BORN at last! the great Messiah

Bringeth in the better day,
Peace on earth, good-will from Heaven,

Lo! the star that leads the way!
So runs on the ancient story

Of the shepherds that strange night, How they heard the quiring angels,

And beheld the wondrous light.

The oppressor rides in triumph,

And the weak are in the dust.
Shall the evil always prosper?

Is it vain the hope we trust?
Peace comes not, but ever struggle,

Man his brother fighteth still,
In the yet far distant future

Lies the bright land of good-will.

But the weary world still waiteth,

And the promise long delays; Still the hope-star leadeth onward,

Over dark and dreary ways. Oft the star itself shines dimly

From a sky that clouds obscure ; And the heavens lose their pity

For the crying of the poor.

But though long delayed, it cometh,

Heav'n is not born in a night,
Through the travail of the ages

Comes to birth the perfect right.
Never done, but always growing,

God unfolds His mighty plan,
Hark the far-off future shouteth

“Peace on earth, good will to man !"



The tens of thousands who witnessed Imperial Federation is the catchword from within, the hundreds of thousands that has seized upon popular favour, and who witnessed from without, and the · its actual, or technical, meaning has been millions who have eagerly read of the lost in the wider fact that the phrase is stately and unique ceremonies by which merely taken to represent this idea of the the Imperial Institute has been inaugur- unity and integrity of our great Empire. ated, were the genuine representatives Yet, for all thoughtful statesmen, the of every part of our wonderful Empire. phrase is the source of much anxious

The Queen and Empress, not less re- pondering. The question is constantly spected than beloved by more than four propounded : What can be actually done ? hundred million subjects, here received, What real, tangible work can be underwith her son and heir-apparent, the will taken that shall secure the substantial ing homage of by far the largest national realization of this great idea ? "party" of the human race; and these The history of the mother country in subjects truthfully pride themselves that the past contains the only reliable inunder her crown they enjoy a freedom dications of the history of the future of more secure, genuine, and well-ordered that mother country and her numerous than the liberty, so often degenerating into colonial offspring. That history is the license, which is the lot of citizens of the tale of successive developments, of a new-fashioned money-ridden republics. series of growths and changes, usually of

Yet this very Empire, to which the such slight comparative importance as Imperial Institute has become a necessity, almost to escape notice. British history was, in its present character, actually non- affords no example of sudden, new reforms, existent fifty years ago. It is a fact that no magnificent paper constitutions, no the British Empire has appropriated three brand-new codes and institutions—it is out of the four areas within the temperate only a record of perpetual growth. zones not hitherto occupied by civilized S o must it be with the consolidation of man. North America, South Africa, and the various component parts of the Australasia have fallen to the British ; Empire ; with the realization of the idea only South America remains for other and spirit of co-operation and unity ; with colonizing races. In reclaiming for the the consummation of what is meant by uses of civilization these vast and fertile the popular phrase, Imperial Federation. areas, the British race has found new Working for this great end is the one opportunities and channels for the in overwhelming political farce-the popular vestment and creation of capital, the will. This may be guided and stimulated development of industries and commerce, by the historian and the statesman ; in and the employment of population both the press and on the platform ; in parat home and abroad.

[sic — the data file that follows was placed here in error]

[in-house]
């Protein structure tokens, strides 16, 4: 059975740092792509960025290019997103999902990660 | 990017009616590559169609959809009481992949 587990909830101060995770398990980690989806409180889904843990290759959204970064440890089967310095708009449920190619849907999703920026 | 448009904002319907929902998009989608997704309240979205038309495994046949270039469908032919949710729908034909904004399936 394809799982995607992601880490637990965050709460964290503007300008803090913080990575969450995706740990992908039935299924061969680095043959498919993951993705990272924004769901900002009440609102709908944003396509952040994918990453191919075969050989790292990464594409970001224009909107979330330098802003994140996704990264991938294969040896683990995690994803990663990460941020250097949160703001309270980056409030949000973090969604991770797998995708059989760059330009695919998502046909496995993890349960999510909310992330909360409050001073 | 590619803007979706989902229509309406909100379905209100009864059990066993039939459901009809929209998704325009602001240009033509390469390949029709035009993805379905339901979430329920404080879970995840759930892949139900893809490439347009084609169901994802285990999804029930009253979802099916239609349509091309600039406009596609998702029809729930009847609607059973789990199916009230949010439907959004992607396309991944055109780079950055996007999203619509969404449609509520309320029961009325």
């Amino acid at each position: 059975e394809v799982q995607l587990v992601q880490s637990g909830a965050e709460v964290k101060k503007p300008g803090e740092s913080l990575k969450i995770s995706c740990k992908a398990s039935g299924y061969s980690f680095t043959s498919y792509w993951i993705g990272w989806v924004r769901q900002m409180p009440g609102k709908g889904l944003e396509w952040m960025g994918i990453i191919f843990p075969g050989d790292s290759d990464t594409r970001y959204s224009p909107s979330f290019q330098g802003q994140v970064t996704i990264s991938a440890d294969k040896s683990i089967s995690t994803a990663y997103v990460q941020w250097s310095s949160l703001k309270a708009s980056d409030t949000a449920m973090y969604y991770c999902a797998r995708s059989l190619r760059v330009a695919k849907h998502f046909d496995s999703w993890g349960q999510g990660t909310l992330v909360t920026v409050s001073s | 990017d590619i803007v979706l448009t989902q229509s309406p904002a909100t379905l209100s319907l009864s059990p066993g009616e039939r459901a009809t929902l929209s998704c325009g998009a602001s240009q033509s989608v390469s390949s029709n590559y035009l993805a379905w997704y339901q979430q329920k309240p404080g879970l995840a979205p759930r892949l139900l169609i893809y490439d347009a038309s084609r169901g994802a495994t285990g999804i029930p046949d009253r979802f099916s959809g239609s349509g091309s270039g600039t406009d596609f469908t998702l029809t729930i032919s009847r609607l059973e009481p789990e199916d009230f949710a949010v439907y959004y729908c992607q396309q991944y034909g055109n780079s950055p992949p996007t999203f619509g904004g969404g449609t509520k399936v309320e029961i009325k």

liament and in private. But it can only So gigantic and rapid a development of grow to be an overwhelming force by economic conditions has, not unnaturally, reason of its being broad based upon the created a proportionate sentiment and true economic necessities of the case. pride of far-reaching effect. The national Statistics clearly show that, while of sentiment is now centred on the Imperial the total imports into the United Kingascendency of the race, and throughout dom one-tenth only is manufactures, of all classes the idea of a great united the exports no less than four-fifths conempire has taken such hold that the sists of manufactures. On the other hand, barest suspicion of treason to that idea while of the total imports into India and suffices to hurl from power the most in the colonies at least one-half is of manufluential statesman.

factured articles, of the total exports The idea of the unity of the race and the nineteen-twentieths is made up of foods integrity of its realms, at one time the ridi- and raw materials. culed dream of theorists, at another theim- Such leading facts indicate the true practicable scheme of too-ardent politicans, economic relations between England and has become the first article in the avowed her colonies, and afford very substantial creed of every public man. At the last reasons for the faith that the public has general election there was not a candidate in the Empire, and the determination but spoke and wrote of his absolute inten- not to fritter away that Empire.-Forttion to uphold the unity of the Empire. nightly Review.